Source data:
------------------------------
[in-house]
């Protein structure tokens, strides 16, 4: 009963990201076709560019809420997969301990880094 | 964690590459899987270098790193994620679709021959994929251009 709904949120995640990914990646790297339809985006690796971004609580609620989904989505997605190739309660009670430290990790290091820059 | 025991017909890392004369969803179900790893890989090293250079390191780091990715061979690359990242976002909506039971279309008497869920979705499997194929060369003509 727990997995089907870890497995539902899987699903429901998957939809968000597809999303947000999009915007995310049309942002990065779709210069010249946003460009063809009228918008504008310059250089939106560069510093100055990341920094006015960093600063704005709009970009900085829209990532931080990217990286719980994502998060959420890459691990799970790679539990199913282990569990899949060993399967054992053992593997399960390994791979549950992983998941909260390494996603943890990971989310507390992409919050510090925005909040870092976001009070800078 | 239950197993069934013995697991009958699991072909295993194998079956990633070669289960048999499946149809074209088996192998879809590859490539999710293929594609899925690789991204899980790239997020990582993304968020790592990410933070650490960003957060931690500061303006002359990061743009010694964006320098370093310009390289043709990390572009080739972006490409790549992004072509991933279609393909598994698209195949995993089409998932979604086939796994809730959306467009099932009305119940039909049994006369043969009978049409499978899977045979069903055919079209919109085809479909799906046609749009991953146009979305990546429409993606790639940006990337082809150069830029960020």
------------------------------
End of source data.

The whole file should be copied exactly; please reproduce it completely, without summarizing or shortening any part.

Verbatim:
[in-house]
């Protein structure tokens, strides 16, 4: 009963990201076709560019809420997969301990880094 | 964690590459899987270098790193994620679709021959994929251009 709904949120995640990914990646790297339809985006690796971004609580609620989904989505997605190739309660009670430290990790290091820059 | 025991017909890392004369969803179900790893890989090293250079390191780091990715061979690359990242976002909506039971279309008497869920979705499997194929060369003509 727990997995089907870890497995539902899987699903429901998957939809968000597809999303947000999009915007995310049309942002990065779709210069010249946003460009063809009228918008504008310059250089939106560069510093100055990341920094006015960093600063704005709009970009900085829209990532931080990217990286719980994502998060959420890459691990799970790679539990199913282990569990899949060993399967054992053992593997399960390994791979549950992983998941909260390494996603943890990971989310507390992409919050510090925005909040870092976001009070800078 | 239950197993069934013995697991009958699991072909295993194998079956990633070669289960048999499946149809074209088996192998879809590859490539999710293929594609899925690789991204899980790239997020990582993304968020790592990410933070650490960003957060931690500061303006002359990061743009010694964006320098370093310009390289043709990390572009080739972006490409790549992004072509991933279609393909598994698209195949995993089409998932979604086939796994809730959306467009099932009305119940039909049994006369043969009978049409499978899977045979069903055919079209919109085809479909799906046609749009991953146009979305990546429409993606790639940006990337082809150069830029960020």